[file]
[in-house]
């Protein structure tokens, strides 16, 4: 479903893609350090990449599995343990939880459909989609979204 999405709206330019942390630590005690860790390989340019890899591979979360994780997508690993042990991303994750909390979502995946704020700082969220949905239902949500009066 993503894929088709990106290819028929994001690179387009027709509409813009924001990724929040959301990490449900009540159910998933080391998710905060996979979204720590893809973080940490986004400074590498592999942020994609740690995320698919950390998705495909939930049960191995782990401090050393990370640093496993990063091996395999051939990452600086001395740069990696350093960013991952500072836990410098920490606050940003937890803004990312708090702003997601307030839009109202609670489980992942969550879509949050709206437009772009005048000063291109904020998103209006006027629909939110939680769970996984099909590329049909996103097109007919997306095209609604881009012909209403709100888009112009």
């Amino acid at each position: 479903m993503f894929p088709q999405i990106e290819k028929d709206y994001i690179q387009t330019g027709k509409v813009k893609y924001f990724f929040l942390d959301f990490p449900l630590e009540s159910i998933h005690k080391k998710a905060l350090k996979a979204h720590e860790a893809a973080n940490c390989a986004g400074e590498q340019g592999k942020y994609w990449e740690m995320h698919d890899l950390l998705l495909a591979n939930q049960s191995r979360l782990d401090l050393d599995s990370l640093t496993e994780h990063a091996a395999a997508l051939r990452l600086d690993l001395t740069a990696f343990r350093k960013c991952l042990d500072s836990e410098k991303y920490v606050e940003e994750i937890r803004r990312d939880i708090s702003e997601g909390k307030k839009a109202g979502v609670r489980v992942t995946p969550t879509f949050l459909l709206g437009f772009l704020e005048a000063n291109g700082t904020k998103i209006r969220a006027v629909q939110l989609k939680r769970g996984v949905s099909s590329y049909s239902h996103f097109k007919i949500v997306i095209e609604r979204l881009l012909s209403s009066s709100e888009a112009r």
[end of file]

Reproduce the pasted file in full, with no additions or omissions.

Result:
[in-house]
């Protein structure tokens, strides 16, 4: 479903893609350090990449599995343990939880459909989609979204 999405709206330019942390630590005690860790390989340019890899591979979360994780997508690993042990991303994750909390979502995946704020700082969220949905239902949500009066 993503894929088709990106290819028929994001690179387009027709509409813009924001990724929040959301990490449900009540159910998933080391998710905060996979979204720590893809973080940490986004400074590498592999942020994609740690995320698919950390998705495909939930049960191995782990401090050393990370640093496993990063091996395999051939990452600086001395740069990696350093960013991952500072836990410098920490606050940003937890803004990312708090702003997601307030839009109202609670489980992942969550879509949050709206437009772009005048000063291109904020998103209006006027629909939110939680769970996984099909590329049909996103097109007919997306095209609604881009012909209403709100888009112009």
């Amino acid at each position: 479903m993503f894929p088709q999405i990106e290819k028929d709206y994001i690179q387009t330019g027709k509409v813009k893609y924001f990724f929040l942390d959301f990490p449900l630590e009540s159910i998933h005690k080391k998710a905060l350090k996979a979204h720590e860790a893809a973080n940490c390989a986004g400074e590498q340019g592999k942020y994609w990449e740690m995320h698919d890899l950390l998705l495909a591979n939930q049960s191995r979360l782990d401090l050393d599995s990370l640093t496993e994780h990063a091996a395999a997508l051939r990452l600086d690993l001395t740069a990696f343990r350093k960013c991952l042990d500072s836990e410098k991303y920490v606050e940003e994750i937890r803004r990312d939880i708090s702003e997601g909390k307030k839009a109202g979502v609670r489980v992942t995946p969550t879509f949050l459909l709206g437009f772009l704020e005048a000063n291109g700082t904020k998103i209006r969220a006027v629909q939110l989609k939680r769970g996984v949905s099909s590329y049909s239902h996103f097109k007919i949500v997306i095209e609604r979204l881009l012909s209403s009066s709100e888009a112009r």